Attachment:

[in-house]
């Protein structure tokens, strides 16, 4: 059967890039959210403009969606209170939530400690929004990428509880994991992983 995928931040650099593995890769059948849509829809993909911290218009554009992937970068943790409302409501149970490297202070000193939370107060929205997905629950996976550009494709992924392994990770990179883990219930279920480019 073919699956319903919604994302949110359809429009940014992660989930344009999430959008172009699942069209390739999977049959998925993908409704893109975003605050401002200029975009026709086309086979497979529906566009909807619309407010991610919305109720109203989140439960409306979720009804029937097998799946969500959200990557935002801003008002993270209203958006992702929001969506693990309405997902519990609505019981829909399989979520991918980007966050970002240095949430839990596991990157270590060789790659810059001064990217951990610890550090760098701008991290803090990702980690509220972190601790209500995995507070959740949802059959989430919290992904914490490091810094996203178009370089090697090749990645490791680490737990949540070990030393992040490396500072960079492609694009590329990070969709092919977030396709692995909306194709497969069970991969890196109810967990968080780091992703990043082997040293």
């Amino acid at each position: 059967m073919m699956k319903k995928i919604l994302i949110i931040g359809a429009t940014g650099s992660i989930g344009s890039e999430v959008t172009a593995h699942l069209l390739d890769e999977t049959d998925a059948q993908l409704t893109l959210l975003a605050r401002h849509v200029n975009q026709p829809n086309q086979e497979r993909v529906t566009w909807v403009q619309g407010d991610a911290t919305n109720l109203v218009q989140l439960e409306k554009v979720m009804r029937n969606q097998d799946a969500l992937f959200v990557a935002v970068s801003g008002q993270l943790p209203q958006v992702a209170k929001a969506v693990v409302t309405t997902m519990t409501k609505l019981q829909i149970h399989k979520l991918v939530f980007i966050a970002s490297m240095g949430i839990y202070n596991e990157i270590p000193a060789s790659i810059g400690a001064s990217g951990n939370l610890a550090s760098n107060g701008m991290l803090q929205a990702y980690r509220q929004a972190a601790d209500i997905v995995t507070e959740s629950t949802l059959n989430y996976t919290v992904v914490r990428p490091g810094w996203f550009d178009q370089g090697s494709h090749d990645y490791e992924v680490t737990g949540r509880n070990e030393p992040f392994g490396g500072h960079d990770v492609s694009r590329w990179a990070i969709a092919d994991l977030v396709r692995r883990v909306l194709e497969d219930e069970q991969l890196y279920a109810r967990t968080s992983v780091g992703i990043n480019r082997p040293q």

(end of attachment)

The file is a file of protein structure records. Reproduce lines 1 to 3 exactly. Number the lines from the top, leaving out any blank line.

[in-house]
């Protein structure tokens, strides 16, 4: 059967890039959210403009969606209170939530400690929004990428509880994991992983 995928931040650099593995890769059948849509829809993909911290218009554009992937970068943790409302409501149970490297202070000193939370107060929205997905629950996976550009494709992924392994990770990179883990219930279920480019 073919699956319903919604994302949110359809429009940014992660989930344009999430959008172009699942069209390739999977049959998925993908409704893109975003605050401002200029975009026709086309086979497979529906566009909807619309407010991610919305109720109203989140439960409306979720009804029937097998799946969500959200990557935002801003008002993270209203958006992702929001969506693990309405997902519990609505019981829909399989979520991918980007966050970002240095949430839990596991990157270590060789790659810059001064990217951990610890550090760098701008991290803090990702980690509220972190601790209500995995507070959740949802059959989430919290992904914490490091810094996203178009370089090697090749990645490791680490737990949540070990030393992040490396500072960079492609694009590329990070969709092919977030396709692995909306194709497969069970991969890196109810967990968080780091992703990043082997040293």
């Amino acid at each position: 059967m073919m699956k319903k995928i919604l994302i949110i931040g359809a429009t940014g650099s992660i989930g344009s890039e999430v959008t172009a593995h699942l069209l390739d890769e999977t049959d998925a059948q993908l409704t893109l959210l975003a605050r401002h849509v200029n975009q026709p829809n086309q086979e497979r993909v529906t566009w909807v403009q619309g407010d991610a911290t919305n109720l109203v218009q989140l439960e409306k554009v979720m009804r029937n969606q097998d799946a969500l992937f959200v990557a935002v970068s801003g008002q993270l943790p209203q958006v992702a209170k929001a969506v693990v409302t309405t997902m519990t409501k609505l019981q829909i149970h399989k979520l991918v939530f980007i966050a970002s490297m240095g949430i839990y202070n596991e990157i270590p000193a060789s790659i810059g400690a001064s990217g951990n939370l610890a550090s760098n107060g701008m991290l803090q929205a990702y980690r509220q929004a972190a601790d209500i997905v995995t507070e959740s629950t949802l059959n989430y996976t919290v992904v914490r990428p490091g810094w996203f550009d178009q370089g090697s494709h090749d990645y490791e992924v680490t737990g949540r509880n070990e030393p992040f392994g490396g500072h960079d990770v492609s694009r590329w990179a990070i969709a092919d994991l977030v396709r692995r883990v909306l194709e497969d219930e069970q991969l890196y279920a109810r967990t968080s992983v780091g992703i990043n480019r082997p040293q």